“What I would say is, know your worth,” says Davies. “You’ve got just as much right and ability to do that role and to be in that position as anybody else. You don’t start off on the backfoot just because you’re a female… Don’t sit and wait for somebody to give you equality and to give you the same opportunities as a man would have. We have to take some personal responsibility as women and we have to go out and make things happen. Yes, sometimes in some industries and in some situations, we are perhaps discriminated against or perhaps not given the same opportunities. But it’s up to us to push and to keep pushing.”

And as a whisky drinker, remember: the power lies in your wallet. “You can always vote with your money,” Lark-Booth continues. If a brand’s values don’t align with your own, stop supporting them, “or approach them – send them an email,” she says. “If you go into a bar and the person next to you has asked for whisky and they’ve been hit with one of those crappy comebacks of ‘Wouldn’t you prefer a girly drink,’ call out the bartender. You don’t have to do it in a rude, aggressive, nasty way, but you can still say something and it helps to educate people. We can’t just be complacent.”

Header image shows Angela Cochrane and Kirsty Olychick, Diageo’s first female coopering apprentices.

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Top ten: Scotch whiskies under £50

From smoky single malts to the ultimate Highball blend, you don’t have to spend a lot of money to get some seriously good Scotch whisky. Here are ten of our…

From smoky single malts to the ultimate Highball blend, you don’t have to spend a lot of money to get some seriously good Scotch whisky. Here are ten of our favourites.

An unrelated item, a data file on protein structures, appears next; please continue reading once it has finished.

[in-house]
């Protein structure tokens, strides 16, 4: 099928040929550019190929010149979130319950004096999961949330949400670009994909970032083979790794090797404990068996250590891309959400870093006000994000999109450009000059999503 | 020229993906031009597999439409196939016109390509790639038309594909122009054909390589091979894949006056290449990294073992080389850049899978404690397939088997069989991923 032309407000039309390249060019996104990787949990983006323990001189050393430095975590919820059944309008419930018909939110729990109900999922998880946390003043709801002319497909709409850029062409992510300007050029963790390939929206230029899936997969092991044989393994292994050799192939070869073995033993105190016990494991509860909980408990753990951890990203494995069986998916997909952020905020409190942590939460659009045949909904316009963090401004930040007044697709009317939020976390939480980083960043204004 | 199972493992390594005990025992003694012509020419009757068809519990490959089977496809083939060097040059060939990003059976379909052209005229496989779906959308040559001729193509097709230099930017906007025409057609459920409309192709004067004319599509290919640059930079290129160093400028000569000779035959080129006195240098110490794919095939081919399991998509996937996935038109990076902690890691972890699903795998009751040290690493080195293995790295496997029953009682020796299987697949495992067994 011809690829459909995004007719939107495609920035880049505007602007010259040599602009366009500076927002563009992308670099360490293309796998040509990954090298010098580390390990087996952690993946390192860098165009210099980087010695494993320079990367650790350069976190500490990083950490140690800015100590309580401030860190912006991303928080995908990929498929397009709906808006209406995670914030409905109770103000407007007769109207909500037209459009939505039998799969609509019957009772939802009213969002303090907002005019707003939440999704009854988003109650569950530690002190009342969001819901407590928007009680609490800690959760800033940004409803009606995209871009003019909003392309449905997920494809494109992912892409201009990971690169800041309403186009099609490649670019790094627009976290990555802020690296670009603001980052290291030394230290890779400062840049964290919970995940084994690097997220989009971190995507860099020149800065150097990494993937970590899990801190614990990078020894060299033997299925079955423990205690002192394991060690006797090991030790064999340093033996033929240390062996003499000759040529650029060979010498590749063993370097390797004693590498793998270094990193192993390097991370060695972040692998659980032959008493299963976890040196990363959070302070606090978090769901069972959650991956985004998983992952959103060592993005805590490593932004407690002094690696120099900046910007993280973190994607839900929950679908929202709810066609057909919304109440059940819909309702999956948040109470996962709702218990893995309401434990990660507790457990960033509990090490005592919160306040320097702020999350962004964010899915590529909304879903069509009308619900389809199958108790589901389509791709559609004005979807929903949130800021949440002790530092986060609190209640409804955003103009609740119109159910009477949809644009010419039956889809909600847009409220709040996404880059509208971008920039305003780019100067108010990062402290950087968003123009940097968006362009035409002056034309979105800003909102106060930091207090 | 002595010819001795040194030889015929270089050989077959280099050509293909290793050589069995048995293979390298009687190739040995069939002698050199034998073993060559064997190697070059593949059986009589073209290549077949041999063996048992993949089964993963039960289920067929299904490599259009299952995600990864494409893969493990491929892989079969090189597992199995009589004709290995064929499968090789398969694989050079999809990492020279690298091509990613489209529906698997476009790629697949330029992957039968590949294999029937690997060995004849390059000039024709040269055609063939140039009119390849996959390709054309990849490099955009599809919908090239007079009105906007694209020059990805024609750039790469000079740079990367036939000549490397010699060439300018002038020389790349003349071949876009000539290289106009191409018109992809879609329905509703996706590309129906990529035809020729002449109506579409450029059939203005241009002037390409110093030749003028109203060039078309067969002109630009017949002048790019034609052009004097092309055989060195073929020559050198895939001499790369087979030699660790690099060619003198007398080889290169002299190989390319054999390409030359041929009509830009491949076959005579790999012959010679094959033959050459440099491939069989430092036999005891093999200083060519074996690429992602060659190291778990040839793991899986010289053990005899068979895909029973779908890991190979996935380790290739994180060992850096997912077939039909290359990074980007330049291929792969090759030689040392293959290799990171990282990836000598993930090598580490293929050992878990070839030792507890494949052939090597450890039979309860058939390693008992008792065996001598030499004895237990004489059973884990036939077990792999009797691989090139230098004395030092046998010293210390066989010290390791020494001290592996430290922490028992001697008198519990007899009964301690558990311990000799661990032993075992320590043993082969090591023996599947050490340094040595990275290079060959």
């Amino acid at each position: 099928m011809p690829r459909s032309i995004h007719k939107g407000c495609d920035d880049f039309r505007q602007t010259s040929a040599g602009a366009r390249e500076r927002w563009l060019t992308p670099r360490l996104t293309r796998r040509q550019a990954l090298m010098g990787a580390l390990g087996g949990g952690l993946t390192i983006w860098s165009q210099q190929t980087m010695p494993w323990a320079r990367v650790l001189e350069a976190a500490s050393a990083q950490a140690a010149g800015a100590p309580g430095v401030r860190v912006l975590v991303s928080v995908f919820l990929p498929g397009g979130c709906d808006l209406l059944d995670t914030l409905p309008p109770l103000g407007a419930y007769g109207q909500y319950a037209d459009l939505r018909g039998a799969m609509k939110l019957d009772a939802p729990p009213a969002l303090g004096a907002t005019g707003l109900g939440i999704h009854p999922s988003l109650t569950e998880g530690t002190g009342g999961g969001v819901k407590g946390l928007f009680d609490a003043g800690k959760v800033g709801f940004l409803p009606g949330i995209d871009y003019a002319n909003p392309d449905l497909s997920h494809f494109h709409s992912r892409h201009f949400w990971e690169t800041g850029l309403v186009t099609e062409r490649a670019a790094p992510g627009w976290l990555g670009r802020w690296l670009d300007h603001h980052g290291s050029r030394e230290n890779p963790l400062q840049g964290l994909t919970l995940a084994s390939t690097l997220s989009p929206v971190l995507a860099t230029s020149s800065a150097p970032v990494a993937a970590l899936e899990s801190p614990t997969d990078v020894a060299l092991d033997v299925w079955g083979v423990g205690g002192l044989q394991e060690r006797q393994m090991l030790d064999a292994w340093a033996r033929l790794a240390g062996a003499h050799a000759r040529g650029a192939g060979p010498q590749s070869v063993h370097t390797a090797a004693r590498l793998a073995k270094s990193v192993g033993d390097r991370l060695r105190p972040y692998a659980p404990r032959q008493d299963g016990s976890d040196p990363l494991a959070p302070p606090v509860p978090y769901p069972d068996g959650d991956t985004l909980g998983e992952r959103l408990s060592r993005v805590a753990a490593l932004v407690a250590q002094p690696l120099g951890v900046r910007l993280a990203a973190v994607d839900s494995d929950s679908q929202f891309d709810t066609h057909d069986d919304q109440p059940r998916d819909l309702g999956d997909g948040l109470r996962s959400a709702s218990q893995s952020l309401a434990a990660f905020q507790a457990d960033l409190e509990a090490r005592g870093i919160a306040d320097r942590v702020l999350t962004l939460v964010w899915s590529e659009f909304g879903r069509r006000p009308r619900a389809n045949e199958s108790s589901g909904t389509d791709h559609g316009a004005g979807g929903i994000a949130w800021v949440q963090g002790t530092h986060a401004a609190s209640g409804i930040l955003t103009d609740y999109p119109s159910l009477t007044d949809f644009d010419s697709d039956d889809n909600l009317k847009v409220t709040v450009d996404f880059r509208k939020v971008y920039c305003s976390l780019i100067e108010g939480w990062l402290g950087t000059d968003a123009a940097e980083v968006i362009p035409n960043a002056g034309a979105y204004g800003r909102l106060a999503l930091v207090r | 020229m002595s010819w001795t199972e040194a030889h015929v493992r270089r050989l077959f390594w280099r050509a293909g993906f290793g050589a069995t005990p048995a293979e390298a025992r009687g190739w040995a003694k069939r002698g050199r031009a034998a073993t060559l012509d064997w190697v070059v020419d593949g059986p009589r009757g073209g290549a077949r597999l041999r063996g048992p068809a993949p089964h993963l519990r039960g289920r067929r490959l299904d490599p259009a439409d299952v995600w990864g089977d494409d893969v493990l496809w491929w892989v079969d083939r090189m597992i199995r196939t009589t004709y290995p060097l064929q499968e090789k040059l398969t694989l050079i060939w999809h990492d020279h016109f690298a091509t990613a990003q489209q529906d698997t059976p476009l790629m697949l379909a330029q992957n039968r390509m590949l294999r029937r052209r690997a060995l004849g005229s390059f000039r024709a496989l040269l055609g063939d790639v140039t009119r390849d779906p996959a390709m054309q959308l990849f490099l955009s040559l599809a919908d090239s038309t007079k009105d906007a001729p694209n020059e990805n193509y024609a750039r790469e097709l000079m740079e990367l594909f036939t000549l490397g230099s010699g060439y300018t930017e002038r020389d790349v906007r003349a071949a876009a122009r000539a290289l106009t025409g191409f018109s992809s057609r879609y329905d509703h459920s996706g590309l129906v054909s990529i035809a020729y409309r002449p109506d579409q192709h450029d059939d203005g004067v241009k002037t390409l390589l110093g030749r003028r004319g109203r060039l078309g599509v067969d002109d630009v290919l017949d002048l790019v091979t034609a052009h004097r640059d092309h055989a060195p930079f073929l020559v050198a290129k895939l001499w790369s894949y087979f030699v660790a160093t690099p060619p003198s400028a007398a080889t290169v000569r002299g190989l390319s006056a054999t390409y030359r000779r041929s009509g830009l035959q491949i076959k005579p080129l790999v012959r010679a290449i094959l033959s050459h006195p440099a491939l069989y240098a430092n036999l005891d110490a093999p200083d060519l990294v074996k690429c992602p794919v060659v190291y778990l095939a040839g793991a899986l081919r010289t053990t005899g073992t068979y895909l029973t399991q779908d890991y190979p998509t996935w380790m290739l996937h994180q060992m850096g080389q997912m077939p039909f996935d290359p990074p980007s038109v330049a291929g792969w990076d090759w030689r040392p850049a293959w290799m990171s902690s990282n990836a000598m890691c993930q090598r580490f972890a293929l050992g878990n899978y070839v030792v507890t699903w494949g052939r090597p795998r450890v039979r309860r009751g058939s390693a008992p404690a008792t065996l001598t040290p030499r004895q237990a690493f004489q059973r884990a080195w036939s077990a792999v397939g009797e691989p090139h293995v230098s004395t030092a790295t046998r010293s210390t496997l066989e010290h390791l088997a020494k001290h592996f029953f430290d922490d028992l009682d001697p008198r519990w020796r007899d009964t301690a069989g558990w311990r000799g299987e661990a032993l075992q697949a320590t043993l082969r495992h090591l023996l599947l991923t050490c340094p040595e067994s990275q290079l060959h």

We love whisky at Master of Malt. Which means that everyone in the office has strong opinions on the subject so it was tricky to narrow this list down to just ten bottles. People are going to be upset that we didn’t include their favourite drams, especially Talisker 10, Laphroaig 10 or Bowmore 12. But we thought it would be a good idea to include alongside the old favourites some lesser-known whiskies as well as expressions that are so well-known you probably don’t notice them anymore. So without further ado, delay or general beating around the bush. Here are (some of) our favourite Scotch whiskies under £50. Tell us in the comments or on social why we should have included your dram of choice.

ardbeg-uigeadail-whisky

Ardbeg Uigeadail

Well, we had a bit of a discussion that got quite heated about which Ardbeg to include. The Ten would have been the obvious choice but instead we’ve gone with the spectacular Uigeadail ( pronounced “Oog-a-dal”) that melds the smoky lime-scented Ardbeg character with sweet sherry casks. And how!

What does it taste like?

There’s plenty of peat and smoke but it’s all wrapped up in muscovado sugar, honey and espresso coffee. Rich and pungent, Uigeadail is quite an experience.

arran-10-year-old-whisky

Arran 10 Year Old

This distillery was founded by former Chivas MD Harold Currie, the first on the isle of Arran on the West Coast since 1837. It might be the entry level whisky but this ten year old aged entirely in bourbon casks tastes pretty special, showing off the fruity, floral distillery character.

What does it taste like: 

Nutty and biscuity with fresh apple and lemon fruit plus floral summer hedgerow and honey notes. It’s packed full of character and really over delivers for the money.

balblair-12-year-old-whisky

Balblair 12 Year Old